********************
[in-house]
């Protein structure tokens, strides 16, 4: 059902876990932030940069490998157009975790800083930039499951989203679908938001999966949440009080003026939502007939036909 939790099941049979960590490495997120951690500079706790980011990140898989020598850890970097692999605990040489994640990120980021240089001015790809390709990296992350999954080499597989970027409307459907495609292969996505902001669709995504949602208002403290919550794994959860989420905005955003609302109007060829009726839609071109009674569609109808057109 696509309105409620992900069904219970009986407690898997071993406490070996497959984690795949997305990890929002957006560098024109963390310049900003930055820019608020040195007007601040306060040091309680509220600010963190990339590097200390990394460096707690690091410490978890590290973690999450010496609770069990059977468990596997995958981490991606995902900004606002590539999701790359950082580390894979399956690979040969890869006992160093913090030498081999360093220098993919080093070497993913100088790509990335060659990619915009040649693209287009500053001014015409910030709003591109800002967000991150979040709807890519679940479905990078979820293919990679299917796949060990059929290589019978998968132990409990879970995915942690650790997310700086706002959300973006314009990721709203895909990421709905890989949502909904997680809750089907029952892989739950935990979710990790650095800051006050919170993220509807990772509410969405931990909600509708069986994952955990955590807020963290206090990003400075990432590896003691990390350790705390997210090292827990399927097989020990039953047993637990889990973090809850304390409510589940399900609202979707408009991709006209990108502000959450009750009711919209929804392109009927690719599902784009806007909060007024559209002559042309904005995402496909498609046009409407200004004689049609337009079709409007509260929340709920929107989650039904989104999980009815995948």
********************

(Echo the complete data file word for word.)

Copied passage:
[in-house]
């Protein structure tokens, strides 16, 4: 059902876990932030940069490998157009975790800083930039499951989203679908938001999966949440009080003026939502007939036909 939790099941049979960590490495997120951690500079706790980011990140898989020598850890970097692999605990040489994640990120980021240089001015790809390709990296992350999954080499597989970027409307459907495609292969996505902001669709995504949602208002403290919550794994959860989420905005955003609302109007060829009726839609071109009674569609109808057109 696509309105409620992900069904219970009986407690898997071993406490070996497959984690795949997305990890929002957006560098024109963390310049900003930055820019608020040195007007601040306060040091309680509220600010963190990339590097200390990394460096707690690091410490978890590290973690999450010496609770069990059977468990596997995958981490991606995902900004606002590539999701790359950082580390894979399956690979040969890869006992160093913090030498081999360093220098993919080093070497993913100088790509990335060659990619915009040649693209287009500053001014015409910030709003591109800002967000991150979040709807890519679940479905990078979820293919990679299917796949060990059929290589019978998968132990409990879970995915942690650790997310700086706002959300973006314009990721709203895909990421709905890989949502909904997680809750089907029952892989739950935990979710990790650095800051006050919170993220509807990772509410969405931990909600509708069986994952955990955590807020963290206090990003400075990432590896003691990390350790705390997210090292827990399927097989020990039953047993637990889990973090809850304390409510589940399900609202979707408009991709006209990108502000959450009750009711919209929804392109009927690719599902784009806007909060007024559209002559042309904005995402496909498609046009409407200004004689049609337009079709409007509260929340709920929107989650039904989104999980009815995948």